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2-Day Diet. The Verdict.


Average intake on five days -
1970 kcals (Target 1700kcals)
190g carbs (no target)
68g protein (no target but a daily requirement     ~64g) 
17g fibre (no target but a daily requirement   ~20g)

Average kcal intake on two days -
976kcals (Target 800-1000kcals)
48g carbs (Target 50g)
58g protein (daily requirement    ~64g)
5g fibre (daily requirement   ~20g)

Weight lost across 4 weeks - 2lb (~1kg)




Keeping to 800-1000kcals on two days was relatively easy as I was in the mindset. Sticking to 1700 on the other five was hard. It felt pretty strict, especially as I eagerly awaited these days on fasting days. I guess this would be less of a problem on the Moseley 5:2 diet - fasting days are stricter and you can eat freely (but sensibly) on other days.

So this is what my eating pattern looked something along the lines of... (I did the pictures using a great new app I found by the girls at abeautifulmess.com).

Breakfast on five days -
4-5tbsp porridge, low-fat yoghurt, few nuts and raisins
or two slices of toast

Breakfast on two days -
Danio yoghurt
or one slice of toast

Lunches and Dinners -
Steak / chicken breast (no skin) / two small kipper fillets / lamb steak / turkey mince (as a spag bol) / omelette with ham with 2 eggs / salmon and eggs
Salad or vegetables
On two days: rye crispbread if I had any remaining carb allowance for it
On five days: ~100g cous cous / pasta 




Snacks on two days -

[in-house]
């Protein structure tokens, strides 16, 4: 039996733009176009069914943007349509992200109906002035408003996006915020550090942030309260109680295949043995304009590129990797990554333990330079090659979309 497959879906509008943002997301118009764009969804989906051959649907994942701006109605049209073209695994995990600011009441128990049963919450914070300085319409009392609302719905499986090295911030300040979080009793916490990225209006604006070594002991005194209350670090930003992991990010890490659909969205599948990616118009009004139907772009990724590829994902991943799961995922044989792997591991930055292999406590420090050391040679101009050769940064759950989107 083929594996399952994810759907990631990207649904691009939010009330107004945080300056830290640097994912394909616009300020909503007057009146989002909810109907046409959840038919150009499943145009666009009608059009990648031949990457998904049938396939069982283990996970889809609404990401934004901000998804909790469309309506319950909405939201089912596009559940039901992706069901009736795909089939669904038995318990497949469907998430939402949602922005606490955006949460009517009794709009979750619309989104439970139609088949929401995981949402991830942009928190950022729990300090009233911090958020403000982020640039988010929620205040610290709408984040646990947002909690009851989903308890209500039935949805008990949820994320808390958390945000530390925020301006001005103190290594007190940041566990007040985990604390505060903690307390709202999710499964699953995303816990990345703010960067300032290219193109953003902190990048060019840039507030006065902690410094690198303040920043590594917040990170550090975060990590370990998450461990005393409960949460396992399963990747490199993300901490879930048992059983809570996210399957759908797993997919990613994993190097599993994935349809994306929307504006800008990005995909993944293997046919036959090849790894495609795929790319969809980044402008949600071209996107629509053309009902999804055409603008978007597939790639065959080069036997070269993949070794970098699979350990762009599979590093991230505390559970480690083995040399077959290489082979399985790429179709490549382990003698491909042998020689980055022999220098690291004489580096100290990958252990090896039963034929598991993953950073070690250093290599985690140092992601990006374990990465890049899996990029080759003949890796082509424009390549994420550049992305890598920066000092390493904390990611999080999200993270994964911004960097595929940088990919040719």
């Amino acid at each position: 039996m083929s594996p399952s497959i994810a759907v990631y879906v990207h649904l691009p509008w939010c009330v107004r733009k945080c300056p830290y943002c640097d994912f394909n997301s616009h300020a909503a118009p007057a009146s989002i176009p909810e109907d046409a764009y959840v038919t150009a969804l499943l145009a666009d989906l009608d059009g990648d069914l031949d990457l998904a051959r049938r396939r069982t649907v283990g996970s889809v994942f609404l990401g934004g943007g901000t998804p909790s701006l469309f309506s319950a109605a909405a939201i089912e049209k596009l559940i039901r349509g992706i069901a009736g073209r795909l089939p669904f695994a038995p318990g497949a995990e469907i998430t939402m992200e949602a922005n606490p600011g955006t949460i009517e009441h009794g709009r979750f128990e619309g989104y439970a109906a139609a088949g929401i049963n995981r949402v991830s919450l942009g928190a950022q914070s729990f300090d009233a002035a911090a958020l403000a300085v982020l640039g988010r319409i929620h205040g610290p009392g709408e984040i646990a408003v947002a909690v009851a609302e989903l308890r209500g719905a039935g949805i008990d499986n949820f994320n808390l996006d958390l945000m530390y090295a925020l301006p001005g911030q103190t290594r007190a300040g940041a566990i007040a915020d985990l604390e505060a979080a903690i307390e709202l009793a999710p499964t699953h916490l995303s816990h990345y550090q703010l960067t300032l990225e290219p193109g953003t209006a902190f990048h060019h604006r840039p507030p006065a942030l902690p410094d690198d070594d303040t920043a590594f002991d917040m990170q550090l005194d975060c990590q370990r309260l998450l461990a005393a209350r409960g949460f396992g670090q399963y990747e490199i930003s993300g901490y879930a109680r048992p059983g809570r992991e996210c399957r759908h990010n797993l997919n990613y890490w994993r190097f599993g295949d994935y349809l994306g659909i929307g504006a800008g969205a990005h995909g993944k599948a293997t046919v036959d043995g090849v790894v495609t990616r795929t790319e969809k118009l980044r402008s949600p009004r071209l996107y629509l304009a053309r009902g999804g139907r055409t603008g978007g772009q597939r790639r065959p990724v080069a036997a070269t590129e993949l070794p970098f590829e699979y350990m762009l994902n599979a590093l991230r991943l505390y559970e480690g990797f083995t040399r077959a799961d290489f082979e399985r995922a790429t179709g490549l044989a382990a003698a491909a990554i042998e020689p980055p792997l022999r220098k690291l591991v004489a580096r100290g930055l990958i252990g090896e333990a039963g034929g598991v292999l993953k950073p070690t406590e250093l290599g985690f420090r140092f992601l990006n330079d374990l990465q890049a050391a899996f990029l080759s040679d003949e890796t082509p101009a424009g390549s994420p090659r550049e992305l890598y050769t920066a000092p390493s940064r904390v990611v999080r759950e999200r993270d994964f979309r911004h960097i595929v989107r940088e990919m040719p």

+++ Coke Zeros
+++ black coffees
Banana (if within carb allowance)
Few nuts
Pint of sugar-free squash

Snacks / Treats on five days -
Carrots
Rice krispies square
Bourbon biscuit
Breakaway bar
Cider / wine (summer still had to be enjoyed, but the average was rather lifted on these days!)
Mr Whippy!
New peanut butter Kit Kat chunky
(sadly no treats on two days)

Getting through on not much breakfast was surprisingly easy on two days. In fact, getting through most of the day was no problem, it was the evenings when I'd had very little carbs for a full twenty-four hours that were a problem. 

I struggle to be in full favour of any diet that makes it difficult to have a small portion of carbs at each meal, especially breakfast. Low carb diets work because you burn fat quickly but they're unlikely to be good for your metabolism (which is on your side). And it's important to not forget, carbs can in fact be really - good - for - you! (Low GI..... Foods that make you Fly)




On the plus side, I lost an aright amount of weight. Nothing ground breaking but it was at a steady rate. If I'd have kept going I would have lost more and by using the maintenance plan in the book, I might have kept it off in the long-term. Not sure if I could have continued though - this may be the first and last time I dabble in anything else other than healthy(ish) eating, kudos to those that do though!

Eating out was a problem. It was only possible on five days and meant sticking to one glass of alcohol, picking healthy things such as pizzas with the middle cut out of them (why not the crust?!) and eating very little the rest of the day - I rarely managed it.


I love cycling.

Dizziness and irritability were a bit of a problem and I definitely further developed my habit for dark coloured, calorie-free, caffeinated beverages. But at the same time it did feel strangely refreshing to not eat a lot on some days, almost as though you were using up stores that had been around for rather a long time(!), which is interesting when the initial authors were investigating whether it might actually be good for us in other ways than just to promote weight loss.

Ultimate verdict? 4 weeks wasn't enough to make a proper judgement but I lost an ok amount of weight for the time-frame. At times fasting felt surprisingly good and five days were in fact harder than two. I guess it would be interesting to know what would have happened if I'd kept going longer and then tried to keep the weight off.

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